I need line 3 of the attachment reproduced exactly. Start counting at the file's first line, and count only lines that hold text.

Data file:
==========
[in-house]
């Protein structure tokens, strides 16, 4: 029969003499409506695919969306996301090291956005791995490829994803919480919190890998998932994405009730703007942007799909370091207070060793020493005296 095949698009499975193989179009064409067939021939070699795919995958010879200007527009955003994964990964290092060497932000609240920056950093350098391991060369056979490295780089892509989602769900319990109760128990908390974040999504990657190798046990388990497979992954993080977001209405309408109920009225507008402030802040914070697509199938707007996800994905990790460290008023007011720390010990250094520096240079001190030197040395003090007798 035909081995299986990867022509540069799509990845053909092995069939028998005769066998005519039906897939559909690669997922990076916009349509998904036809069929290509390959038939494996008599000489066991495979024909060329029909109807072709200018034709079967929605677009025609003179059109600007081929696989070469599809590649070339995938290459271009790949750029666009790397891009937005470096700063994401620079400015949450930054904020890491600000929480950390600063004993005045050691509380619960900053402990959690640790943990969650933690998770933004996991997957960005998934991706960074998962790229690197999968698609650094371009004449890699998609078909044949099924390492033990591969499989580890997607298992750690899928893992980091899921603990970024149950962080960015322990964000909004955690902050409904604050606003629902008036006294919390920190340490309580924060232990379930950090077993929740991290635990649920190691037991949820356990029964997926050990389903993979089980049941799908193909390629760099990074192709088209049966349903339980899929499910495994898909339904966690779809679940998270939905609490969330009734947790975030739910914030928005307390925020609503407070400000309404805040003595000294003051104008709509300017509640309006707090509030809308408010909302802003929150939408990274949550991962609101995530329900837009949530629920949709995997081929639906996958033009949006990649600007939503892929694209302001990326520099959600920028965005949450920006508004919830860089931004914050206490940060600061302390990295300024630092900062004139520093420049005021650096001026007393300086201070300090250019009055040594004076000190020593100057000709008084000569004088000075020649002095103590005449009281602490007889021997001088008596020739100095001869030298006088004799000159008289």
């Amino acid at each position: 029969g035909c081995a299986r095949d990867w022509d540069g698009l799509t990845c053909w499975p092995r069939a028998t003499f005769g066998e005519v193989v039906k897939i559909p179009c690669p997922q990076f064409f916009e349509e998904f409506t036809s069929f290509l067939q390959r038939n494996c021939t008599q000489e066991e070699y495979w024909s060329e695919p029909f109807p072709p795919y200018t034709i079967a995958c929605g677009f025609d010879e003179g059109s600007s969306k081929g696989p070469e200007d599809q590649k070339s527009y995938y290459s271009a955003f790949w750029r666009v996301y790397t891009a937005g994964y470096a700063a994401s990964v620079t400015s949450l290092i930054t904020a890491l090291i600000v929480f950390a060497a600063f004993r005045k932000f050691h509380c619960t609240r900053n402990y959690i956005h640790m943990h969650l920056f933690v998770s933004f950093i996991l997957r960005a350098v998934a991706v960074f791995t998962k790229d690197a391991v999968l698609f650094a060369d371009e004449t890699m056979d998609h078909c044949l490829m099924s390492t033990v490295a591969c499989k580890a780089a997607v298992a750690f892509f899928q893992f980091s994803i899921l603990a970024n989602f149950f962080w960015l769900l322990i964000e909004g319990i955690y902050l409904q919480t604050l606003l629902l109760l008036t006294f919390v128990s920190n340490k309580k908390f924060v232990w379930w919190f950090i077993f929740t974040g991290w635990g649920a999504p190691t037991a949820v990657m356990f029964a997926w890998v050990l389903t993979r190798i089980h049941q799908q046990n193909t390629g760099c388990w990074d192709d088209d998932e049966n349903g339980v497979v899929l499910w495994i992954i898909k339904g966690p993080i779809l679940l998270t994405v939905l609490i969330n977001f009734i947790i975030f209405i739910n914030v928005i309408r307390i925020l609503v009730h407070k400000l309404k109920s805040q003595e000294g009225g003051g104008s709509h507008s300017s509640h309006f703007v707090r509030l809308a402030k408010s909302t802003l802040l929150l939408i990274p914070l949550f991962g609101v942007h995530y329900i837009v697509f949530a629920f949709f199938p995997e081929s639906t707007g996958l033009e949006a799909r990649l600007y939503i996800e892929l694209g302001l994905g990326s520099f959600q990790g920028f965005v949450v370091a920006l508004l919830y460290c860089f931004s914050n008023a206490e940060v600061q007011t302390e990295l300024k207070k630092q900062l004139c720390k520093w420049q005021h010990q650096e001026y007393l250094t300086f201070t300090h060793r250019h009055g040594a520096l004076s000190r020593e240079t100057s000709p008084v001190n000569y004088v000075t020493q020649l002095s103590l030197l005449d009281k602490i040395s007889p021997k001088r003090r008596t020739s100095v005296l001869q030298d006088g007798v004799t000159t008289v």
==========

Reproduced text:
């Amino acid at each position: 029969g035909c081995a299986r095949d990867w022509d540069g698009l799509t990845c053909w499975p092995r069939a028998t003499f005769g066998e005519v193989v039906k897939i559909p179009c690669p997922q990076f064409f916009e349509e998904f409506t036809s069929f290509l067939q390959r038939n494996c021939t008599q000489e066991e070699y495979w024909s060329e695919p029909f109807p072709p795919y200018t034709i079967a995958c929605g677009f025609d010879e003179g059109s600007s969306k081929g696989p070469e200007d599809q590649k070339s527009y995938y290459s271009a955003f790949w750029r666009v996301y790397t891009a937005g994964y470096a700063a994401s990964v620079t400015s949450l290092i930054t904020a890491l090291i600000v929480f950390a060497a600063f004993r005045k932000f050691h509380c619960t609240r900053n402990y959690i956005h640790m943990h969650l920056f933690v998770s933004f950093i996991l997957r960005a350098v998934a991706v960074f791995t998962k790229d690197a391991v999968l698609f650094a060369d371009e004449t890699m056979d998609h078909c044949l490829m099924s390492t033990v490295a591969c499989k580890a780089a997607v298992a750690f892509f899928q893992f980091s994803i899921l603990a970024n989602f149950f962080w960015l769900l322990i964000e909004g319990i955690y902050l409904q919480t604050l606003l629902l109760l008036t006294f919390v128990s920190n340490k309580k908390f924060v232990w379930w919190f950090i077993f929740t974040g991290w635990g649920a999504p190691t037991a949820v990657m356990f029964a997926w890998v050990l389903t993979r190798i089980h049941q799908q046990n193909t390629g760099c388990w990074d192709d088209d998932e049966n349903g339980v497979v899929l499910w495994i992954i898909k339904g966690p993080i779809l679940l998270t994405v939905l609490i969330n977001f009734i947790i975030f209405i739910n914030v928005i309408r307390i925020l609503v009730h407070k400000l309404k109920s805040q003595e000294g009225g003051g104008s709509h507008s300017s509640h309006f703007v707090r509030l809308a402030k408010s909302t802003l802040l929150l939408i990274p914070l949550f991962g609101v942007h995530y329900i837009v697509f949530a629920f949709f199938p995997e081929s639906t707007g996958l033009e949006a799909r990649l600007y939503i996800e892929l694209g302001l994905g990326s520099f959600q990790g920028f965005v949450v370091a920006l508004l919830y460290c860089f931004s914050n008023a206490e940060v600061q007011t302390e990295l300024k207070k630092q900062l004139c720390k520093w420049q005021h010990q650096e001026y007393l250094t300086f201070t300090h060793r250019h009055g040594a520096l004076s000190r020593e240079t100057s000709p008084v001190n000569y004088v000075t020493q020649l002095s103590l030197l005449d009281k602490i040395s007889p021997k001088r003090r008596t020739s100095v005296l001869q030298d006088g007798v004799t000159t008289v």